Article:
Wellness Articles

Bulgarian Split Squat

Strength and Rehab Tips Provided by Vancouver Chiropractor and Sports Therapy

If you are looking for some variation to your leg workout, look no further.  Bulgarian split squats targets the quadriceps with the gluteus maximus, soleus and adductor magnus working to assist. The hamstring, gastrocnemius, gluteus medius and gluteus minimus all act as stabilizers. As it is done with the rear foot elevated on a bench, it builds lower body muscles without the additional stress on the back found with traditional squats. As a Chiropractor, this is something I am always concerned with so this is one more reason I advocate this exercise!

Why this is referred to as a Bulgarian split squat is unknown to me as the Bulgarian weight lifter never did this exercise! At any rate, it is a fabulous lower extremity exercise but I consider it a moderate to difficult exercise so use caution when attempting it.

The key to this exercise is to have adequately warmed up your body and stretched your hip flexors! Second, and equally important, is the position of your knee to your foot. NEVER allow your knee to migrate in front of the knee. Your weight should ALWAYS be on the heel of the front foot. When performing the split squat your front knee should never move- it should always remain stationary. It is your back (elevated) leg that is doing the majority of the work.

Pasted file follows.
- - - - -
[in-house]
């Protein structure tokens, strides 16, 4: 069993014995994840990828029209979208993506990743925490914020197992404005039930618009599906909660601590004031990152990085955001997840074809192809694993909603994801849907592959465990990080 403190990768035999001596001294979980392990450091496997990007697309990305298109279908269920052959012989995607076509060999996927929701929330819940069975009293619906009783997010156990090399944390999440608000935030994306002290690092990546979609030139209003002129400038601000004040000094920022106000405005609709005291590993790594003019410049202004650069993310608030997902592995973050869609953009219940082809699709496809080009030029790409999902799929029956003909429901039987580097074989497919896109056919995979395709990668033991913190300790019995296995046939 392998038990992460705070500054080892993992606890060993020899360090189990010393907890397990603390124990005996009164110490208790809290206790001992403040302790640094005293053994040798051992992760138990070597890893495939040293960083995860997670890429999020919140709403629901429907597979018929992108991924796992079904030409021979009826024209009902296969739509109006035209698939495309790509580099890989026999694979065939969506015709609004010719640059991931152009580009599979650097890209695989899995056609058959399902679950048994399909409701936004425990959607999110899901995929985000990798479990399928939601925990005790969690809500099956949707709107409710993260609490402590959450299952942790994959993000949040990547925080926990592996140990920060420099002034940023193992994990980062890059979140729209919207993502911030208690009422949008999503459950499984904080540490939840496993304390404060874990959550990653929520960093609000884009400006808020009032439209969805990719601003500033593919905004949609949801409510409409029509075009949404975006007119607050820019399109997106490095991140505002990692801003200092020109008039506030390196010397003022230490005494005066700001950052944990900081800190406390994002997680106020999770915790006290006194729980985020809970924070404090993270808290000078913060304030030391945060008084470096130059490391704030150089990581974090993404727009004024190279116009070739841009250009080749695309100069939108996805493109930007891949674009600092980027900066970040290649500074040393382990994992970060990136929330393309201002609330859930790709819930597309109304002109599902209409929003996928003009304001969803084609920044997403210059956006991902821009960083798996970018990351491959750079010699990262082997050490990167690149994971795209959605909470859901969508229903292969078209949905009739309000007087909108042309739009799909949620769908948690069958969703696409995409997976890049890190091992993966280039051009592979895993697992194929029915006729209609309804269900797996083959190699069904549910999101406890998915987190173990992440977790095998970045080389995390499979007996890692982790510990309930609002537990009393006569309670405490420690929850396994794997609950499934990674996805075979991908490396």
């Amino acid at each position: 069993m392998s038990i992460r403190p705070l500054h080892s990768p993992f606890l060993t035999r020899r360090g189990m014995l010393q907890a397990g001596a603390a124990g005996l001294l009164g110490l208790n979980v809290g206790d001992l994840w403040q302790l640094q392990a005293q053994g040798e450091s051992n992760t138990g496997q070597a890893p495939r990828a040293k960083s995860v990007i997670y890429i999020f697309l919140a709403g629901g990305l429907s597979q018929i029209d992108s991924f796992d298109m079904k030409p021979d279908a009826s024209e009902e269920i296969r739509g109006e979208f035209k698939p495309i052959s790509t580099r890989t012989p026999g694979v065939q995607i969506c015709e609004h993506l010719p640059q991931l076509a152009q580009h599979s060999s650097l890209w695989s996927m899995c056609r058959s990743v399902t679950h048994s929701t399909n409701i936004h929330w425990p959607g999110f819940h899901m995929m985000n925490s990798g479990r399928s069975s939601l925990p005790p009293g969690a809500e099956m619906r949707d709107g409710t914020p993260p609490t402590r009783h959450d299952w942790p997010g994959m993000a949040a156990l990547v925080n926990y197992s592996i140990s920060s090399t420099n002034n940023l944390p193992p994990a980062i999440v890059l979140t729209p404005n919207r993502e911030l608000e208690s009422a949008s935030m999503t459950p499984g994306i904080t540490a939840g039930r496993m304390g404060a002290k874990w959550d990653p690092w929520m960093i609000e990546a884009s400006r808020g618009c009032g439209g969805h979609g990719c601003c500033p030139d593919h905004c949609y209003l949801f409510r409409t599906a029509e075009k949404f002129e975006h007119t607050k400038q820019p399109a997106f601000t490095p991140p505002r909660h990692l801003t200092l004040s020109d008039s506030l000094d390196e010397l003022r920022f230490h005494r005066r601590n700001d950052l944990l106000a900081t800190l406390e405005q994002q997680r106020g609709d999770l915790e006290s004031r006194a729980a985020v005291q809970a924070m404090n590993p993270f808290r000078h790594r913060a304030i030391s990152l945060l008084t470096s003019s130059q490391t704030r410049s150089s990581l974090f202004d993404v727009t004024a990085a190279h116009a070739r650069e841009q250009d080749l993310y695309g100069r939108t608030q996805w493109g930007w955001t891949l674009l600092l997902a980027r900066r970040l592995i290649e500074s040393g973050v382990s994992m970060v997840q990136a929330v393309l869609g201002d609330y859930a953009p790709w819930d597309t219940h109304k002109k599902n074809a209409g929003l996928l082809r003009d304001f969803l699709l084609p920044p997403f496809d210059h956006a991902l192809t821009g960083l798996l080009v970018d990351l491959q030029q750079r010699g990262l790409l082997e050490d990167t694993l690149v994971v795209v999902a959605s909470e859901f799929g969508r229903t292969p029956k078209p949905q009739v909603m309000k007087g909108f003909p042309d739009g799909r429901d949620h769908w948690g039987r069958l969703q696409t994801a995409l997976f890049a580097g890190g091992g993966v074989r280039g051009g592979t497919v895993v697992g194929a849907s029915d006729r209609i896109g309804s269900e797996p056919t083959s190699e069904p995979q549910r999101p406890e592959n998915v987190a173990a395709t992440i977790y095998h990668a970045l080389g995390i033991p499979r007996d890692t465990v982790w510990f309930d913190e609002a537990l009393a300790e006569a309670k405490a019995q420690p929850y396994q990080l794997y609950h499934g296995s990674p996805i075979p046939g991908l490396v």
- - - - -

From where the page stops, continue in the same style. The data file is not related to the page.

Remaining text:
Start by positioning yourself with your back foot on the bench. I do a few hops forward to ensure I am in the key position. If you have never done this exercise before, have a spotter in front and hold onto their hands the first few times you lower down.

Strength and Rehab Tips Provided by Vancouver Chiropractor and Sports Therapy (starting position)

To increase stability, I place my hands on my waist. With the weight through your front heel, slowly lower yourself down until your knee is almost touching the ground. Raise back up with the same tempo as you lowered down with (about 4 seconds.)

Perform all 10-12 reps on the same side and then repeat on the other side.

The position you start with is key so take your time to set up!

To increase difficulty, add a dumbbell to each hand.

Dr. Crysta Serné
Vancouver Chiropractor and owner of Vitality Clinic

*Dr. Serné and Vitality Clinic assumes no responsibility for anyone attempting to perform this exercise


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